• Results in deemed formation of a new corporation
      • Generally governed by section 351 which is generally tax-free, but consider:
        • Springing liabilities
        • Section 357 (c)
        • Section 304
  1. Attributes don’t carryover in Section 351 transactions so consider the need for new elections:
    • LIPO inventory
    • Recurring item exception
  2. Will termination of QSub elections result in deemed formation of partnerships?
  • Consider converting QSubs to LLCs prior to termination of S

Tax Planning For U.S. Hedge and Private Equity Funds

Incorporating a Partnership

  1. Revenue ruling 84-111
    • There are three forms of incorporating a partnership:
      1. Assets over
      2. Assets up
      3. Interest over
    • When a formless incorporation takes place it is considered as a assets-over incorporation
    • Form matters: can effect tax consequences, including basis and holding period
    • Government generally respects the taxpayer’s use of one of the three forms above
  2. Revenue Ruling 99-6
    • Conversion of a partnership into a disregarded entity

CONSIDERATIONS

  1. Partnership terminates for the U.S. federal income tax purposes
    • Potential triggering of deferred income items
    • Termination of liabilities and contracts
    • New elections
  2. Subchapter C
    • Section 351, Section 357(c) and Section 304
    • Holding period in the stock
  • Subchapter K
    • Disguised sale, mixing bowl rules, hot asset shifting
  1. International
  2. Interests-over partnership incorporation
  3. From interest-over transferee corporation’s view:
    • Single partner approach
      • Transferee corporation is treated as a single partner for a moment in time before liquidation of partnership
  1. Rul. 84-111 (Situation 3) appears to follow single-partner approach
  • Rul. 99-6 approach:
    • Partnership liquidates after which the partners transfer the assets and liabilities to the transferee corporation
  • In PLR 201505001 the IRS cited rev. Rul. 84-111 (Situation 3) as supporting the same treatment as Rev. Rul. 99-6
  • When a parent contributes $100 cash and the Sub contributed asset with AB=$0/FMV=$100, then the parent’s outside basis is $100 and Sub’s outside basis is $0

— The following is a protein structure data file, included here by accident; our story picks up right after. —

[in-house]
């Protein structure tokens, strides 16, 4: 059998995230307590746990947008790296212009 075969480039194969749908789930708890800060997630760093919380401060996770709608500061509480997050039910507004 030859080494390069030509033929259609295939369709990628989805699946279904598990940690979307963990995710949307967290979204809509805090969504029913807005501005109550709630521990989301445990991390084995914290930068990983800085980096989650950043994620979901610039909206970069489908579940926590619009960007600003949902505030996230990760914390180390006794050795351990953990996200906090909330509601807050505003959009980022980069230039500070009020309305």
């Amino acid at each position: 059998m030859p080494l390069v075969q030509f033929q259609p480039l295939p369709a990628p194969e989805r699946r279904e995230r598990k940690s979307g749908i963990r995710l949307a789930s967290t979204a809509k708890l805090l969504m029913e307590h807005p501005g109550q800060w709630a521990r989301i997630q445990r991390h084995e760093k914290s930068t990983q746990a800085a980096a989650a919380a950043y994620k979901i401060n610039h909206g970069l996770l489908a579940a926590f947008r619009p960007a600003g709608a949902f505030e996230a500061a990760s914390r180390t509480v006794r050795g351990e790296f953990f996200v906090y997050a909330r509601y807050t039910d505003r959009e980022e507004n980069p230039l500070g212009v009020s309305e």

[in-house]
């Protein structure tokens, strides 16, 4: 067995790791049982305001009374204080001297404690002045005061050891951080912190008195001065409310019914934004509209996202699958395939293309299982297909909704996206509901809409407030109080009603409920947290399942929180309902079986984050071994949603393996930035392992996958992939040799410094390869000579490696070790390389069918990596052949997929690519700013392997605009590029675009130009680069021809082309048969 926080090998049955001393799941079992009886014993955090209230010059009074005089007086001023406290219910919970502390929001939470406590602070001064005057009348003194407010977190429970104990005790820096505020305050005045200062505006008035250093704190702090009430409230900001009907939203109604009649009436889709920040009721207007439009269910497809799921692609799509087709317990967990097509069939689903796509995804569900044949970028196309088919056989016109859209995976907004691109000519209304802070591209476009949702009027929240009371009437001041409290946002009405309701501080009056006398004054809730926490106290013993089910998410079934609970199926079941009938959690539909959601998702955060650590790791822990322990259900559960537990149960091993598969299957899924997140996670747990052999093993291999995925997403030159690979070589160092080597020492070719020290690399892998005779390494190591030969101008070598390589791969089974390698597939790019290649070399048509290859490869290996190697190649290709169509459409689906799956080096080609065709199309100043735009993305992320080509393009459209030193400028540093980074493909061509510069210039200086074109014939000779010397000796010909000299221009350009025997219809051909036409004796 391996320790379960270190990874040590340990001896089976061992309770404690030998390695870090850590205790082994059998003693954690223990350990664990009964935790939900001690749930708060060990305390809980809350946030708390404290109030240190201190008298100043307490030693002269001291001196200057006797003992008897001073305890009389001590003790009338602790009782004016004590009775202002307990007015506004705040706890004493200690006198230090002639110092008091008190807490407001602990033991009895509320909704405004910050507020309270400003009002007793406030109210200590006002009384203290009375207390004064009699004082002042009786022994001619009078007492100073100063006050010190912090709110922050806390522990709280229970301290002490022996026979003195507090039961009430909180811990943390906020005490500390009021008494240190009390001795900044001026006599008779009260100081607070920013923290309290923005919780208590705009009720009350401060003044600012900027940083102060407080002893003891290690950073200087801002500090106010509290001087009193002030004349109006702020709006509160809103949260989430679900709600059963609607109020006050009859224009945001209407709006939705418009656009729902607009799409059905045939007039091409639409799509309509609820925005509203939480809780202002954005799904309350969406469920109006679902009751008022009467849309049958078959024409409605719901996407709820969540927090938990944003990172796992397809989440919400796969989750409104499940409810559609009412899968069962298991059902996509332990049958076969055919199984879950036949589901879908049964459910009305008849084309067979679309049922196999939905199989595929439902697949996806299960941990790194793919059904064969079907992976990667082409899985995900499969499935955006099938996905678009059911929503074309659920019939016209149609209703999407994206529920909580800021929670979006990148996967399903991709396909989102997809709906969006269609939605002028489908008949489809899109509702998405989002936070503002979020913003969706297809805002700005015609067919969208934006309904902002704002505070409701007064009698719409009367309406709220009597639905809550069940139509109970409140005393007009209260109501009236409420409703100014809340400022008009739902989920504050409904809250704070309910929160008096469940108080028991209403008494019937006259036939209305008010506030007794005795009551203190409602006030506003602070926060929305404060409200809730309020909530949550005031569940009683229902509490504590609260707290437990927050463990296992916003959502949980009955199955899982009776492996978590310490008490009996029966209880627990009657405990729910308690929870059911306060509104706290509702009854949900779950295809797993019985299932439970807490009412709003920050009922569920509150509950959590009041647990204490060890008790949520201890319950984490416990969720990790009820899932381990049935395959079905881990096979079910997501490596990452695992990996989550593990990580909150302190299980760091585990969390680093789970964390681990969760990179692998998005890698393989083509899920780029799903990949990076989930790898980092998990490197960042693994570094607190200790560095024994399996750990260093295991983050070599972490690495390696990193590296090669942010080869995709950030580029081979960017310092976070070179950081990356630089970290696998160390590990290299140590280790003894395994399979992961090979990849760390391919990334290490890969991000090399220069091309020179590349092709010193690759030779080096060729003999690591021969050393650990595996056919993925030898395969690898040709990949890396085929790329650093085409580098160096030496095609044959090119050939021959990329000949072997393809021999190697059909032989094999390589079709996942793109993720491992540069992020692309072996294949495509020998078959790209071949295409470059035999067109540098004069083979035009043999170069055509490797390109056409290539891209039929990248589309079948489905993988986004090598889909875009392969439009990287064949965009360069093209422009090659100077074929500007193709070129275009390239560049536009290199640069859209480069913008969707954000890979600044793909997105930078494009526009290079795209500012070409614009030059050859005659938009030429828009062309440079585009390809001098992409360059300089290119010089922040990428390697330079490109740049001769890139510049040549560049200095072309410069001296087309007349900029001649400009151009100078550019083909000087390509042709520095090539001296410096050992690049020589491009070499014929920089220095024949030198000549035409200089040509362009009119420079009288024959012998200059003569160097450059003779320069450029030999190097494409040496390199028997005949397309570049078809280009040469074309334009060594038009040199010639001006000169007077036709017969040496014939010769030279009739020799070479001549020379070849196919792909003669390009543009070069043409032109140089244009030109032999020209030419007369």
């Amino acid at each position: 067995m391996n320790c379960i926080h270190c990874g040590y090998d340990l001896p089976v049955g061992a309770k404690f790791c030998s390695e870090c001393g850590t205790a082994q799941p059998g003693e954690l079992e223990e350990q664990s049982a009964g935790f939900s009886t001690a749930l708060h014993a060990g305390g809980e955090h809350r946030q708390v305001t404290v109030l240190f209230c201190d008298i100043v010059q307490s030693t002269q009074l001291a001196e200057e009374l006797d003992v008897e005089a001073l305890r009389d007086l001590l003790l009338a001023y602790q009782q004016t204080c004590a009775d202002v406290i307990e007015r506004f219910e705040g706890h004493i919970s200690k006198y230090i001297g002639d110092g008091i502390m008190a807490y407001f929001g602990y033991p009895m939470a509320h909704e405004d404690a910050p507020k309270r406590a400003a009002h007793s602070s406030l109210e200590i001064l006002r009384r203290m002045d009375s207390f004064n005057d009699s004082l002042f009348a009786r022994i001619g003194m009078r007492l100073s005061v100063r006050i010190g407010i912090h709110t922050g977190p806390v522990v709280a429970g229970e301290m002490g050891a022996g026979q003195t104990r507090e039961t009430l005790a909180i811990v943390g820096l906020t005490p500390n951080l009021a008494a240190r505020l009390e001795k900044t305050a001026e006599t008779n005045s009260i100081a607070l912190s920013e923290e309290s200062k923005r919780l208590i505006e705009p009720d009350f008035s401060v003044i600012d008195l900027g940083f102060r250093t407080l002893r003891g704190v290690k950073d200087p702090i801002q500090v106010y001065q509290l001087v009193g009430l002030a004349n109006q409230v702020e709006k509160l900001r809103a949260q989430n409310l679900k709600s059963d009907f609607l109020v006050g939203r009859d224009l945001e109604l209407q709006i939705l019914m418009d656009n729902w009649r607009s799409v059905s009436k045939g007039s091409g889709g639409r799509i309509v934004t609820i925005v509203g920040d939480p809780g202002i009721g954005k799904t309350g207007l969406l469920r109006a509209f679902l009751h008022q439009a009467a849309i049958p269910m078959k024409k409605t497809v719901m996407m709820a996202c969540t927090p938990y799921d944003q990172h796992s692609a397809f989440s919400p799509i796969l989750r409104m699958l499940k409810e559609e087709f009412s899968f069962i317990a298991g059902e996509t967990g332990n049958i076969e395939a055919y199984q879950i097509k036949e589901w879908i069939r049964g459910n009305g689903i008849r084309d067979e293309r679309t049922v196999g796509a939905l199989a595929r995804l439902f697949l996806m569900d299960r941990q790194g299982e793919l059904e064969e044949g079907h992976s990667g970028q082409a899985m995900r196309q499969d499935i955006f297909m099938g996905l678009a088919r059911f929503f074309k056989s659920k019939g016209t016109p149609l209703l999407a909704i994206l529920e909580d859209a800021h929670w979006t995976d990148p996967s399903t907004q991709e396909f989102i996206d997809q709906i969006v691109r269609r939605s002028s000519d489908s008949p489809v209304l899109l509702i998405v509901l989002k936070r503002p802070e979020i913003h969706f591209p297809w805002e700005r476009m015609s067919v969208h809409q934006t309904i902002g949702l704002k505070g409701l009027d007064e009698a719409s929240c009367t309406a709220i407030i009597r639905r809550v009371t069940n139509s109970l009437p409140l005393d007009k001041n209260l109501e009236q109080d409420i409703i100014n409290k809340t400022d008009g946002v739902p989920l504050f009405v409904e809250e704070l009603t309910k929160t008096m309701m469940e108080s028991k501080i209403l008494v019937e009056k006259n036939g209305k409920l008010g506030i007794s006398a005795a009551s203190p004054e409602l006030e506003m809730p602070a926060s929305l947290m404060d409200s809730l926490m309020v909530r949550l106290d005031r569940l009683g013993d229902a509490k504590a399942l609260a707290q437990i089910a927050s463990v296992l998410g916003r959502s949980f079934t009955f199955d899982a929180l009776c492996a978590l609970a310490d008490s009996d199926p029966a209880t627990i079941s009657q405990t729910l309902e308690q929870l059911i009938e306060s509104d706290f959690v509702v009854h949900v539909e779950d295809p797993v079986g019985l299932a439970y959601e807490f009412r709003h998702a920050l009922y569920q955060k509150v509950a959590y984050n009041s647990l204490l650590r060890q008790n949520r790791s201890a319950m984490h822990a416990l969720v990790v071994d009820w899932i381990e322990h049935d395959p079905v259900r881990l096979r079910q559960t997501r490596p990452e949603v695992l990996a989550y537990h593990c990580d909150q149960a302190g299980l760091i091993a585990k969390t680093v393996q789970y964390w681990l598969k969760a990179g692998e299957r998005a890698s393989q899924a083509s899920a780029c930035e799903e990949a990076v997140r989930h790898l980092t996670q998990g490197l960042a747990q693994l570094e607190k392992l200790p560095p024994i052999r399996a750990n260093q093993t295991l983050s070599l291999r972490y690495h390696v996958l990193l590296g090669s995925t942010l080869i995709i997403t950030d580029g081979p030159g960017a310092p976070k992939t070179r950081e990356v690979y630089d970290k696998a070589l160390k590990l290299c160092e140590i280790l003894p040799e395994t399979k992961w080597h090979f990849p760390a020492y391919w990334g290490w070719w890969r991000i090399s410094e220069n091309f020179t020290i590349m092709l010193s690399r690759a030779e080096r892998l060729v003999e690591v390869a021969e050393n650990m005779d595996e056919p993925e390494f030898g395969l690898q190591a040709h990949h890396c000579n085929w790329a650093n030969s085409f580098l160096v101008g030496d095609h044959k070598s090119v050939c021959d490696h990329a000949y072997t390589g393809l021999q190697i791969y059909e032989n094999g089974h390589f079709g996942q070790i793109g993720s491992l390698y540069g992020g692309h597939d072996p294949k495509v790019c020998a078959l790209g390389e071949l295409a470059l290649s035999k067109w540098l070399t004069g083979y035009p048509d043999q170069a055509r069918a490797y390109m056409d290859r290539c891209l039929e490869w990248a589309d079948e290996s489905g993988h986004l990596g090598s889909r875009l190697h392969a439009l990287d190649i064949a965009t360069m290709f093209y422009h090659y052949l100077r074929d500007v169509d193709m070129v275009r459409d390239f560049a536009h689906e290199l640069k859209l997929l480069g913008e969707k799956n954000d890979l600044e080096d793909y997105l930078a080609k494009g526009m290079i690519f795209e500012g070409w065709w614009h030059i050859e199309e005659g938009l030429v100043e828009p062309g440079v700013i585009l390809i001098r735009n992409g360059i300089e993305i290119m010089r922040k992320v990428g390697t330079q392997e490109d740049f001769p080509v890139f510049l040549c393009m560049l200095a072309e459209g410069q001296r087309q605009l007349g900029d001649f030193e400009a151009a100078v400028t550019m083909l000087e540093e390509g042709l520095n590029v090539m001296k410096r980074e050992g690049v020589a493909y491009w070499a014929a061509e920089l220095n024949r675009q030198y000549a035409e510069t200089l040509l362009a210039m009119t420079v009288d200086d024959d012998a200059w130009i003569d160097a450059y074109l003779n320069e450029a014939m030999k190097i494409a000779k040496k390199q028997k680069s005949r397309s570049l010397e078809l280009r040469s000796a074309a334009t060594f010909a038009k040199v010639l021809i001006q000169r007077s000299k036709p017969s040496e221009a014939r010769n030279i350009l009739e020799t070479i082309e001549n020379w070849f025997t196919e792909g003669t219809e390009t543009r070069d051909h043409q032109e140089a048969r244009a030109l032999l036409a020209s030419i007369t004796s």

• Under Single-Partner approach, Sub has a $100 basis in Partnership (PS). The PS is treated as having a single partner (Sub) for a moment in time and the PS is treated as liquidating into the sub
    • The Sub will not recognize gain under Section 731(a)(1)
  1. Under the 99-6 approach, PS is treated as distributing all of its assets to POarent and Sub in complete liquidation, following which Parent will contribute to Sub the assets deemed distributed to the Parent
    • Sub could recognize $50 gain under Section 731(a)(1)
    • When the movement is reversed and the Sub transfers its interest to Parent, $50 of free basis arises
  2. Interests over partnership incorporation
  3. Further considerations in addition to 731(a), from the view of the transferee:
    • Disguised sale (mixing bowl and hot asset rules)
    • Subchapter C and international tax considerations
  • Rev. Rul. 99-6 does not address proportion of assets and liabilities distributed
    •  Does the partnership allocation of debt under Section 752 govern how debt is distributed on partnership’s liquidation

Funding for Real Estate Projects

Partial Incorporation/Hybrid

  1. Retaining partnership provides flexibility on
    • Incorporation
    • Sharing of items
    • Current distributions
    • Monetization
    • Addressing possible future tax rate charges
  2. Also having a C corporation underneath the partnership

Summary

Now you are able to:

  • Recognize the impact that tax reform has on a taxpayer’s decision to operate as a pass-through entity vs. a C corporation
  • Compare the advantages and disadvantages of being taxed as a pass-through entity and as a C corporation
  • Determine key issues to address when converting a pass-through entity to a C corporation
  • Identify planning opportunities to consider when implanting a conversion from a pass-through entity to a C corporation

Contact us for more info about tax strategies for Hedge Funds and Private Equity. 

Request a Confidential Consultation

FAS CPA & Consultants

9000 SW 137 AV Suite 224 Miami, FL 33186 T: 786-462-7899 E: support@fascpaconsultants.com

Fulton Abraham Sanchez, CPA

Fulton Abraham Sánchez, CPA is a Certified Public Accountant, specialized In Tax Planning, International Business, Wealth Management and Offshore Banking. You can email him to fa@fascpaconsultants.com or follow us on Facebook : FAS CPA & Consultants.

You may also like...

Leave a Reply

This site uses Akismet to reduce spam. Learn how your comment data is processed.

error: Content is protected !!